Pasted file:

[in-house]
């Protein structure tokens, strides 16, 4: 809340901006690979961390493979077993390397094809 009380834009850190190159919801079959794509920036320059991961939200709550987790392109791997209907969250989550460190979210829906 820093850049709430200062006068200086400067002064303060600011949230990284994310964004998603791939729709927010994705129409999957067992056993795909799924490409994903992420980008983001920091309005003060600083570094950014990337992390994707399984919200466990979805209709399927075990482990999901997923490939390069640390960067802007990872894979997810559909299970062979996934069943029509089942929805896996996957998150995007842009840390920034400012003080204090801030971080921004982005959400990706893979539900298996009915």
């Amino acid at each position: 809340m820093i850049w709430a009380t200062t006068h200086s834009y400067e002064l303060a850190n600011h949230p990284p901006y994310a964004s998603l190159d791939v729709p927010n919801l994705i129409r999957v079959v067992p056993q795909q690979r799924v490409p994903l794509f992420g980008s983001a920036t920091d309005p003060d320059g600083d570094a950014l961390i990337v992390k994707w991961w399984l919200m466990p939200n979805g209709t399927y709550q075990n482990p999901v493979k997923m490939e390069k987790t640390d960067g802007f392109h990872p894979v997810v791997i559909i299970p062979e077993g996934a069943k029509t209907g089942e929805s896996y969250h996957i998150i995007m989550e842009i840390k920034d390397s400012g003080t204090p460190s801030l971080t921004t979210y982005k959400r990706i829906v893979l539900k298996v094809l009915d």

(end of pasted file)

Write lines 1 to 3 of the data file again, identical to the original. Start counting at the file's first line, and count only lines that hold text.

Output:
[in-house]
């Protein structure tokens, strides 16, 4: 809340901006690979961390493979077993390397094809 009380834009850190190159919801079959794509920036320059991961939200709550987790392109791997209907969250989550460190979210829906 820093850049709430200062006068200086400067002064303060600011949230990284994310964004998603791939729709927010994705129409999957067992056993795909799924490409994903992420980008983001920091309005003060600083570094950014990337992390994707399984919200466990979805209709399927075990482990999901997923490939390069640390960067802007990872894979997810559909299970062979996934069943029509089942929805896996996957998150995007842009840390920034400012003080204090801030971080921004982005959400990706893979539900298996009915």
């Amino acid at each position: 809340m820093i850049w709430a009380t200062t006068h200086s834009y400067e002064l303060a850190n600011h949230p990284p901006y994310a964004s998603l190159d791939v729709p927010n919801l994705i129409r999957v079959v067992p056993q795909q690979r799924v490409p994903l794509f992420g980008s983001a920036t920091d309005p003060d320059g600083d570094a950014l961390i990337v992390k994707w991961w399984l919200m466990p939200n979805g209709t399927y709550q075990n482990p999901v493979k997923m490939e390069k987790t640390d960067g802007f392109h990872p894979v997810v791997i559909i299970p062979e077993g996934a069943k029509t209907g089942e929805s896996y969250h996957i998150i995007m989550e842009i840390k920034d390397s400012g003080t204090p460190s801030l971080t921004t979210y982005k959400r990706i829906v893979l539900k298996v094809l009915d």